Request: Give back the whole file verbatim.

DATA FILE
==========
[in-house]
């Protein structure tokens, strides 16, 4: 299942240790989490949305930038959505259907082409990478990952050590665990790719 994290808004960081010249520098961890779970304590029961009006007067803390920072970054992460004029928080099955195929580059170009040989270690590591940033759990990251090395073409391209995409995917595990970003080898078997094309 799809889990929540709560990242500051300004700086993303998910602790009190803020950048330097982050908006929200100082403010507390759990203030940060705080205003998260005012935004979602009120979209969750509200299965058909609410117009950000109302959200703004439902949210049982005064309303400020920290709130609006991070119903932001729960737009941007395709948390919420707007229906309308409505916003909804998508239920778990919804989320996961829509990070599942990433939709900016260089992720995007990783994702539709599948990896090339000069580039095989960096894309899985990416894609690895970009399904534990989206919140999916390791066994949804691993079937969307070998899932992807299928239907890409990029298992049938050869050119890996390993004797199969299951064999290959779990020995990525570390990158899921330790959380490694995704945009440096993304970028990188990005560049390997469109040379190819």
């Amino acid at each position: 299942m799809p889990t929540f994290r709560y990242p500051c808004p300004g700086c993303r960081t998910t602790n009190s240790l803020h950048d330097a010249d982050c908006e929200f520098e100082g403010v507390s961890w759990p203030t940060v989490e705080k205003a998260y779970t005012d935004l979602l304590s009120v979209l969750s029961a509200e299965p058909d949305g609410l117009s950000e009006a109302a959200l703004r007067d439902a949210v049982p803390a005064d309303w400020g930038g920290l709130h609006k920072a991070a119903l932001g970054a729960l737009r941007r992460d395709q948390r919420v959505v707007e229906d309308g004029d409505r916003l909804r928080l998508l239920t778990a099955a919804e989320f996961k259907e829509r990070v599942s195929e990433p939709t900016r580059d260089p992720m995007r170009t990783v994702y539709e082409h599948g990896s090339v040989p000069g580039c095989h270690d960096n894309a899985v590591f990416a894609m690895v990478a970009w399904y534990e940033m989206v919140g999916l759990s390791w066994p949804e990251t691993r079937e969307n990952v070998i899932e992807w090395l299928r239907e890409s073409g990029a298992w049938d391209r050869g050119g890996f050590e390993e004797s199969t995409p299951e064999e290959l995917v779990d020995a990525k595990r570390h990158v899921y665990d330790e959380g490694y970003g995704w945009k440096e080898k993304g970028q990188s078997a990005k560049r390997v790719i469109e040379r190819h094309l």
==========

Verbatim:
[in-house]
């Protein structure tokens, strides 16, 4: 299942240790989490949305930038959505259907082409990478990952050590665990790719 994290808004960081010249520098961890779970304590029961009006007067803390920072970054992460004029928080099955195929580059170009040989270690590591940033759990990251090395073409391209995409995917595990970003080898078997094309 799809889990929540709560990242500051300004700086993303998910602790009190803020950048330097982050908006929200100082403010507390759990203030940060705080205003998260005012935004979602009120979209969750509200299965058909609410117009950000109302959200703004439902949210049982005064309303400020920290709130609006991070119903932001729960737009941007395709948390919420707007229906309308409505916003909804998508239920778990919804989320996961829509990070599942990433939709900016260089992720995007990783994702539709599948990896090339000069580039095989960096894309899985990416894609690895970009399904534990989206919140999916390791066994949804691993079937969307070998899932992807299928239907890409990029298992049938050869050119890996390993004797199969299951064999290959779990020995990525570390990158899921330790959380490694995704945009440096993304970028990188990005560049390997469109040379190819």
């Amino acid at each position: 299942m799809p889990t929540f994290r709560y990242p500051c808004p300004g700086c993303r960081t998910t602790n009190s240790l803020h950048d330097a010249d982050c908006e929200f520098e100082g403010v507390s961890w759990p203030t940060v989490e705080k205003a998260y779970t005012d935004l979602l304590s009120v979209l969750s029961a509200e299965p058909d949305g609410l117009s950000e009006a109302a959200l703004r007067d439902a949210v049982p803390a005064d309303w400020g930038g920290l709130h609006k920072a991070a119903l932001g970054a729960l737009r941007r992460d395709q948390r919420v959505v707007e229906d309308g004029d409505r916003l909804r928080l998508l239920t778990a099955a919804e989320f996961k259907e829509r990070v599942s195929e990433p939709t900016r580059d260089p992720m995007r170009t990783v994702y539709e082409h599948g990896s090339v040989p000069g580039c095989h270690d960096n894309a899985v590591f990416a894609m690895v990478a970009w399904y534990e940033m989206v919140g999916l759990s390791w066994p949804e990251t691993r079937e969307n990952v070998i899932e992807w090395l299928r239907e890409s073409g990029a298992w049938d391209r050869g050119g890996f050590e390993e004797s199969t995409p299951e064999e290959l995917v779990d020995a990525k595990r570390h990158v899921y665990d330790e959380g490694y970003g995704w945009k440096e080898k993304g970028q990188s078997a990005k560049r390997v790719i469109e040379r190819h094309l």